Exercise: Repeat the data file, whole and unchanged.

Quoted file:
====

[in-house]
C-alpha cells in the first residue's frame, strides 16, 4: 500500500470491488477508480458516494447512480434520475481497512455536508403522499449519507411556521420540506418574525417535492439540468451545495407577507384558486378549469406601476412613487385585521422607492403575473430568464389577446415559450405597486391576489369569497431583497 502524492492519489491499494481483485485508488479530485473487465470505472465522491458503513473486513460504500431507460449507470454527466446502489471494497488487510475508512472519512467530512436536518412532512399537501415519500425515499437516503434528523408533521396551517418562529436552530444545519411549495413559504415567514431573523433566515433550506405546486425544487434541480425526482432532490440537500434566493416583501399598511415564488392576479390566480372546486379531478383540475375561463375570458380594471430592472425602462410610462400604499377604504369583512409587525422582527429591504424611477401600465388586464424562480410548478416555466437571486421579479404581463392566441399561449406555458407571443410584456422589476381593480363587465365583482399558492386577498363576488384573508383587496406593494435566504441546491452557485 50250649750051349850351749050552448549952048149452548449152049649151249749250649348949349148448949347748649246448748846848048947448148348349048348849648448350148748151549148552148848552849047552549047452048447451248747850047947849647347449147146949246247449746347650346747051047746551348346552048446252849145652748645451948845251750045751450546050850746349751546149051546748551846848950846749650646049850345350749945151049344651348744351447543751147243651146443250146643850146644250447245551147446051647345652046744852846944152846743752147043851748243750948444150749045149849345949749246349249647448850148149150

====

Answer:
[in-house]
C-alpha cells in the first residue's frame, strides 16, 4: 500500500470491488477508480458516494447512480434520475481497512455536508403522499449519507411556521420540506418574525417535492439540468451545495407577507384558486378549469406601476412613487385585521422607492403575473430568464389577446415559450405597486391576489369569497431583497 502524492492519489491499494481483485485508488479530485473487465470505472465522491458503513473486513460504500431507460449507470454527466446502489471494497488487510475508512472519512467530512436536518412532512399537501415519500425515499437516503434528523408533521396551517418562529436552530444545519411549495413559504415567514431573523433566515433550506405546486425544487434541480425526482432532490440537500434566493416583501399598511415564488392576479390566480372546486379531478383540475375561463375570458380594471430592472425602462410610462400604499377604504369583512409587525422582527429591504424611477401600465388586464424562480410548478416555466437571486421579479404581463392566441399561449406555458407571443410584456422589476381593480363587465365583482399558492386577498363576488384573508383587496406593494435566504441546491452557485 50250649750051349850351749050552448549952048149452548449152049649151249749250649348949349148448949347748649246448748846848048947448148348349048348849648448350148748151549148552148848552849047552549047452048447451248747850047947849647347449147146949246247449746347650346747051047746551348346552048446252849145652748645451948845251750045751450546050850746349751546149051546748551846848950846749650646049850345350749945151049344651348744351447543751147243651146443250146643850146644250447245551147446051647345652046744852846944152846743752147043851748243750948444150749045149849345949749246349249647448850148149150